Create Elasticsearch services using Docker
Created#More Posted time:Oct 18, 2016 9:19 AM
I have been working on several Elasticsearch-based functions recently. I don’t want to contaminate the system environment, so I spent some time studying how to use Docker to create Elasticsearch services.
First, let’s get to know Docker and Elasticsearch respectively.
What is Docker?
Docker is an open-source tool that can encapsulate a web application in a lightweight, portable and independent container and it can be run in almost any service environment.
Docker containers ensure applications work on any server and deliver consistent performance. A container established by a developer on a laptop can be run in many environments, such as testing environments, production environments, virtual machines, VPS, OpenStack clusters and public computers.
Docker is usually used for the following purposes:
• Automated packaging and application deployment
• Creation of a lightweight and private PaaS environment
• Automated testing and continual integration/deployment
• Deployment of web applications, databases and backend services
So Docker is a system-compatible container. It adopts Linux Container technology to construct a virtual environment in which users can install various applications to provide services, and the environment can be created or destroyed at any moment without generating any impact to the host environment.
What is Elasticsearch?
Elasticsearch is developed in Java and is based on Lucene for implementing all the indexing and searching functions. But it aims to conceal the complexity of Lucene through simple RESTful APIs to facilitate full-text searches.
However, Elasticsearch is not only about Lucene and full-text search, we can describe it as follows:
• Distributed real-time file storage, and every field can be indexed and searchable
• Distributed real-time analysis and search engines
• Extensible to around 100 servers to handle petabytes of structured or non-structured data
In a word, Elasticsearch is an amazing search and storage engine.
It is very easy to install Docker in OSX, just following the instructions on the official website. After the installation is complete, make sure Docker is started, as shown in the figure below:
Create a Docker image
Elasticsearch has provided an official image in Docker Hub. You can, if you have no additional requirements, directly use the officially provided Elasticsearch image by running the command below:
docker run -d -p 9200:9200 --name="es" elasticsearch:2.3.5
But for me, I want to install an additional Elasticsearch plug-in for the convenience of debugging, so I made an image on my own, using this Dockerfile.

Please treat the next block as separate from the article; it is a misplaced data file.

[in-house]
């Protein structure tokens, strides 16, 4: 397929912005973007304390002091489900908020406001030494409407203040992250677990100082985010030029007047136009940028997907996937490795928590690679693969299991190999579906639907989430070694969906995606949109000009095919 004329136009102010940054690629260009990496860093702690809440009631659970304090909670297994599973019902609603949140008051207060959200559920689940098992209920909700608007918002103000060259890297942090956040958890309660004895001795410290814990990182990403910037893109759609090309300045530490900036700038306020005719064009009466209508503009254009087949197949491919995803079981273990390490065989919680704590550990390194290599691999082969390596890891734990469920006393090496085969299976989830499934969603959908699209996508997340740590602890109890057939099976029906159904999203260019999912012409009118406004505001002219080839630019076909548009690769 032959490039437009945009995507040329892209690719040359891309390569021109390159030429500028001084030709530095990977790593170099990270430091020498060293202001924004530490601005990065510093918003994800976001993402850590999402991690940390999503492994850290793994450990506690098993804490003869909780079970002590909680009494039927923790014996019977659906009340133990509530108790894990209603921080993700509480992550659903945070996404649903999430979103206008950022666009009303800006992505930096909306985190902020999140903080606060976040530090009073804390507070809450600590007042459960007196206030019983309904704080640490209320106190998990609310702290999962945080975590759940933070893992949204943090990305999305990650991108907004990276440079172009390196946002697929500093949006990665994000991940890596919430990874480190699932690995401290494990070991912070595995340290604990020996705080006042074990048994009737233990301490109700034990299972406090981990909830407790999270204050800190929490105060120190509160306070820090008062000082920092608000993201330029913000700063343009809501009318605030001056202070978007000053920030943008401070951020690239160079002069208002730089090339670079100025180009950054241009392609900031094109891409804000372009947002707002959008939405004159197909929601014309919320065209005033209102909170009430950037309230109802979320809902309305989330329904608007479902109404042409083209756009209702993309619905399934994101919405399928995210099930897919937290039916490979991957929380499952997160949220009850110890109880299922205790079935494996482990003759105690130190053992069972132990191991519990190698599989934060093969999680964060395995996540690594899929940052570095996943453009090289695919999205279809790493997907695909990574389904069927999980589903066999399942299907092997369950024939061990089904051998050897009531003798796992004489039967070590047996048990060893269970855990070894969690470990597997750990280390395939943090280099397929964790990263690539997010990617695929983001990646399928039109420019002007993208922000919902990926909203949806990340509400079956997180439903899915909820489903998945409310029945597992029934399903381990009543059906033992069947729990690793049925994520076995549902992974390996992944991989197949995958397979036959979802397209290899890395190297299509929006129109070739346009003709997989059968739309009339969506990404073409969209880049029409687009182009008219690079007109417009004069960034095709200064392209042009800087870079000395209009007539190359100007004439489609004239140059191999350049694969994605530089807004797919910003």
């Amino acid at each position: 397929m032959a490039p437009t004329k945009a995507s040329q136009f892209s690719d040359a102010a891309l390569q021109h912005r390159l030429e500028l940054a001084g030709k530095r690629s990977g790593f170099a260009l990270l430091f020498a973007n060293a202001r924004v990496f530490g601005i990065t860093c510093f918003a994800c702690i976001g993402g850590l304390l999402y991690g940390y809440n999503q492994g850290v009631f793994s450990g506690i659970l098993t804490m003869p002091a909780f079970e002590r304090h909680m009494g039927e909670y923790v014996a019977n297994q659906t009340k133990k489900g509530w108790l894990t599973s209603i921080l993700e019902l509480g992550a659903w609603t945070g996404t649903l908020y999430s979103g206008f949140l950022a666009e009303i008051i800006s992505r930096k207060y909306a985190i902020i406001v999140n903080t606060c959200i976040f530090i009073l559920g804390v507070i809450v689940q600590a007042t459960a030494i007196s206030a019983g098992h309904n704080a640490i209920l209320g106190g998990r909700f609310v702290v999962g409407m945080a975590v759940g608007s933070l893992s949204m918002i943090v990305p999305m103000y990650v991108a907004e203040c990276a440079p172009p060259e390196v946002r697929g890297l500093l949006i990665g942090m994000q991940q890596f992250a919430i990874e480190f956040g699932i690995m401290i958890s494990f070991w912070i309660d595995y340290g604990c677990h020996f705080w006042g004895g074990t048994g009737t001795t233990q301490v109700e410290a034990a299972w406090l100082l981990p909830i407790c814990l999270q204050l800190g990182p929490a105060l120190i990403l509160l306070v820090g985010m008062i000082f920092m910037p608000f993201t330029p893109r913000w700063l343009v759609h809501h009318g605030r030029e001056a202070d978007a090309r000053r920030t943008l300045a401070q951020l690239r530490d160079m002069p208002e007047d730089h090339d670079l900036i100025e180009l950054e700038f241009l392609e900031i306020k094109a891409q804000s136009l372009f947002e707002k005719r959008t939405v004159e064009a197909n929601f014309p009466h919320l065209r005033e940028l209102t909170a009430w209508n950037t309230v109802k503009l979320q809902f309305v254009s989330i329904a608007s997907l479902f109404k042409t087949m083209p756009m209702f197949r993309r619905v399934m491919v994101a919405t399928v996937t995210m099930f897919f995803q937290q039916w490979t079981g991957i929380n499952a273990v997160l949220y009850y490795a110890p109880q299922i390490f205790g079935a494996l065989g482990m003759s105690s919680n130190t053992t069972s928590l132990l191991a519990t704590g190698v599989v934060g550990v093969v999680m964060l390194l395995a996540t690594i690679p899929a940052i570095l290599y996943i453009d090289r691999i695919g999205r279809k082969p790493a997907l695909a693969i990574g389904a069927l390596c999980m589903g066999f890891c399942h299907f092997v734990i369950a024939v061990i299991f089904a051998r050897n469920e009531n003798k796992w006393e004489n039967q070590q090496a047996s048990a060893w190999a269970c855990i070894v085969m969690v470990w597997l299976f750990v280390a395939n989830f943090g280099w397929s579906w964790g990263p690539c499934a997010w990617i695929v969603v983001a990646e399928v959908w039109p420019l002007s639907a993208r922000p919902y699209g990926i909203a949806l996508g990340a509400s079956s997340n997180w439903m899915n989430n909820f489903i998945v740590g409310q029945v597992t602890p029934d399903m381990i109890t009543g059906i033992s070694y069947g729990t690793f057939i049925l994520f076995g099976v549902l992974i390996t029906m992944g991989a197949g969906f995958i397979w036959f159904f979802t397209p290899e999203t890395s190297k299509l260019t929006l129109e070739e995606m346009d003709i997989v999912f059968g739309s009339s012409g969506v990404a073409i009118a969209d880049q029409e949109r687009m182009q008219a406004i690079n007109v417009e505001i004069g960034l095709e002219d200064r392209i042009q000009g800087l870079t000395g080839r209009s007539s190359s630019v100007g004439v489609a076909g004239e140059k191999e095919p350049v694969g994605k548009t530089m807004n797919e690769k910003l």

RUN /usr/share/elasticsearch/bin/plugin install mobz/elasticsearch-head
Access the Dockerfile folder, and run the following command:
docker build --tag=es_ezio:2.3.5 .
Run the command.
You will see the image just created.
Start the container and service
In the previous step, we have made a Docker image, but haven’t created a Docker container. The relationship between the image and the container in Docker can be compared to the program and the process in an operating system, or the class and the instance in an object-oriented language. We must create a container from the image to run our services (that is, Elasticsearch services).
If you create a Docker container for the first time, run the following command:
docker run -d -p 9200:9200 --name="es_ezio" es_ezio:2.3.5
The default port of Elasticsearch is 9200. We can map Port 9200 in the host environment to the Port 9200 in the Docker container so that we can have direct access to the Elasticsearch services in the Docker container by accessing Port 9200 in the host environment. At the same time, we can name the container es_ezio.
If everything goes right, visit http://127.0.0.1:9200/_plugin/head/
By now, we have completed the configuration of providing Elasticsearch services using Docker without contaminating the host environment. Another advantage of doing this is, if you want to start different versions of Elasticsearch or other services, Docker is also an ideal solution.
Docker mainly targets O&M and deployment, but it is also a good playground for developers. In the future, my personal services will be deployed using Docker as much as possible.
Elasticsearch is a powerful search and storage engine that excels in full-text searching which deserves further exploration.